Sunday, 9 November 2014

Guilty pleasures

My sentiments exactly Dave. Although probably a bit less sweary, because I'm not allowed to swear these days. (Picture in the background is from Halloween eve when we danced around the kitchen to Thriller)

I've been dropping Arlo off at the childminders for almost exactly a year now. For quite a while he'd have a little cry as I left, and that felt pretty horrible, even though I know it only lasted seconds and he'd soon be distracted by all kinds of different fun. Then for a while he wouldn't even look back at me because he was so excited to see his pals and try lots of new toys. That was obviously better, but still made me feel a bit glum as I set off for the day.

But on Friday this week something so lovely happened. Arlo understood I had to go, said "bye bye" with a wave, gave me two kisses, and gently closed the door behind me. I like to think he was letting me know he's cool with it, happy to be hanging out with his pals for the day, and knows I'll be coming back to collect him later. It felt good. I never ever feel guilty for being a working mum - it's  what the whole family needs and has been such a good thing for us all for many different reasons - but on that day I definitely had more of a spring in my step than usual when I set off for work.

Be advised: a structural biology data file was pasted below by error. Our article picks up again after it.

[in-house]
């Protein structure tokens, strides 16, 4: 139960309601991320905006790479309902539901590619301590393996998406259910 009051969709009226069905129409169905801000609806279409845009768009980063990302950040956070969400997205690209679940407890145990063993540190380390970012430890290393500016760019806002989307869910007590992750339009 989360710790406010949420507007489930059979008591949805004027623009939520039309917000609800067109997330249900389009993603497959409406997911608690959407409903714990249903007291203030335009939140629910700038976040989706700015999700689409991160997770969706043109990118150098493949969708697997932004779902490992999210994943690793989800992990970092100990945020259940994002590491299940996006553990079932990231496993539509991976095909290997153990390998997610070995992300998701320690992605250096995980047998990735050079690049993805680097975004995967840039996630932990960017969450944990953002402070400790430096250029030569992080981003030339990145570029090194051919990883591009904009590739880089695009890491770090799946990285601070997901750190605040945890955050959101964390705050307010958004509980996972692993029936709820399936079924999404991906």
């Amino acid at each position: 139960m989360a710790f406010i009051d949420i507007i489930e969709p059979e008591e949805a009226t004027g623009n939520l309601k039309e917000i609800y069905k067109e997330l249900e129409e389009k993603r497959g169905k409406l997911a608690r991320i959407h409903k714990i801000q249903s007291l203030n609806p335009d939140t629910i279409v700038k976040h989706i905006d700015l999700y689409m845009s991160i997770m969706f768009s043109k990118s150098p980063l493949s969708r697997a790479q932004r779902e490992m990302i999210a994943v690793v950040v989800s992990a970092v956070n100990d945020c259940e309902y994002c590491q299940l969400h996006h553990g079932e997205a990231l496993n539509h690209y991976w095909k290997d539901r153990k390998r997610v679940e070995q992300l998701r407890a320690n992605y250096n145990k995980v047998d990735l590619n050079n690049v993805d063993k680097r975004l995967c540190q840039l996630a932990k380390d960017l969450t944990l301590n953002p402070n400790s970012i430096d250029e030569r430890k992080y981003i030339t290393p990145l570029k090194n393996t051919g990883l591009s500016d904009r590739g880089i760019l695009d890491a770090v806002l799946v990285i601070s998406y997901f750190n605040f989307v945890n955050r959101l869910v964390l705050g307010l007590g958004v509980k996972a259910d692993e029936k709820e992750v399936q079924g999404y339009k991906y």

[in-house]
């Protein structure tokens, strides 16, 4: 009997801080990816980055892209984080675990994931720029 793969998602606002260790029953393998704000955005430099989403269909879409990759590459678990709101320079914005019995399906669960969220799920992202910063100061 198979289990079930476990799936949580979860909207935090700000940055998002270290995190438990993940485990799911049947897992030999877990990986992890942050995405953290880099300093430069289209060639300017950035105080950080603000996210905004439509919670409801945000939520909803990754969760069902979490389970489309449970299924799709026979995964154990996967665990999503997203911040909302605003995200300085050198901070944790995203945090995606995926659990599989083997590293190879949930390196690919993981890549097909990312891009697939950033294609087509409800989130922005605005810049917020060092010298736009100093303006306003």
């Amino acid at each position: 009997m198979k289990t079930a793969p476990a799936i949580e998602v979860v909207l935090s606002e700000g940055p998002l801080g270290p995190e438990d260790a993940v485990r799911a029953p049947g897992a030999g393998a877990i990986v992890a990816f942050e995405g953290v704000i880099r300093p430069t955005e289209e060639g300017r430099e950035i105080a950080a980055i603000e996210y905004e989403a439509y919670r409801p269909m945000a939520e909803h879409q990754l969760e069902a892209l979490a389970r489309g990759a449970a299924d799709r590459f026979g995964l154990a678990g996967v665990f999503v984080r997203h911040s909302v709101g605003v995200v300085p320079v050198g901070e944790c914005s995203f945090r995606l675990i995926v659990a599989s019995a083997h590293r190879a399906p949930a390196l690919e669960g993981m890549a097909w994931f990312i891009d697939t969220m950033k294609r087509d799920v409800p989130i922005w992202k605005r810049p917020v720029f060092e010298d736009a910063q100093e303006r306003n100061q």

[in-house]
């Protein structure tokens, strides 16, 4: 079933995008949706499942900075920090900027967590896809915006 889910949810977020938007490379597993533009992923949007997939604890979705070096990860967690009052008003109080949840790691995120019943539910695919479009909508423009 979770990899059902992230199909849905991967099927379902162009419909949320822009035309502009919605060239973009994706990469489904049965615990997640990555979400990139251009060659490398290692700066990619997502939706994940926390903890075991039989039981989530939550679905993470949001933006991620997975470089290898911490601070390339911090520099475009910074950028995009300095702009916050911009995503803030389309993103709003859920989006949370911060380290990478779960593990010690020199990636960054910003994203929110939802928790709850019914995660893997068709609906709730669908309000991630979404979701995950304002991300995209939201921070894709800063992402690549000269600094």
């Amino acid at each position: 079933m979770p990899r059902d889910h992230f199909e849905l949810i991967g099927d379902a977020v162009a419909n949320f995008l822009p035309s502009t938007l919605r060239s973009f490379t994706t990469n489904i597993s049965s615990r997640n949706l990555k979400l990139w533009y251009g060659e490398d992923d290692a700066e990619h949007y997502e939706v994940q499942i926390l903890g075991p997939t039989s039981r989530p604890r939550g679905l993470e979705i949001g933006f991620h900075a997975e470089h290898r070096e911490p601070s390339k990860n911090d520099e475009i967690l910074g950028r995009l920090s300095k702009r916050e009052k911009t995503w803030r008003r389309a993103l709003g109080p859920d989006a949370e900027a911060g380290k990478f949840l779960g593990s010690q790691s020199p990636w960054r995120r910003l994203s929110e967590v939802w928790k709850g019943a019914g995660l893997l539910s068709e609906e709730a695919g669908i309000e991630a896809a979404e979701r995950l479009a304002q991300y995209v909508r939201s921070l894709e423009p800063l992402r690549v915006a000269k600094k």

I try not to use the word 'guilt' too much in general. I try not to feel it much either. I don't want to make myself feel bad for spending some days at work instead of with Arlo, or for watching some trash tv at the end of a long day, or for having a delicious hot chocolate if I want one. I've never really understood the term 'guilty pleasure', because isn't that just something that's a pleasure? Pleasures are there to be enjoyed, not immediately regretted. I hear some mums talk about 'guilt', used in reference to everything from their working choices to not being able to get their kids to every birthday party they're invited to. We're all prone to it from time to time, but I think we could all be a bit easier on ourselves. We're all doing our best to navigate all this stuff and we should all be proud of that.

So rather than guilt, I'm trying to find pride on a daily basis. After all, I have to be doing something right. So now I try to be a bit less "I wonder if Arlo will be emotionally scarred for life because I'm not there with him every moment of every day?" and a bit more "My child has a clean face today - high five!" or "I finished my work to do list - big up!" or "We all managed to sleep through the whole night - pat on the back time!" (That last one is just an example. But I live in hope.) It's easy to focus on the bad things and beat yourself up about them, but if you look you'll find lots and lots more really good things to be proud of. So high fives to you too.

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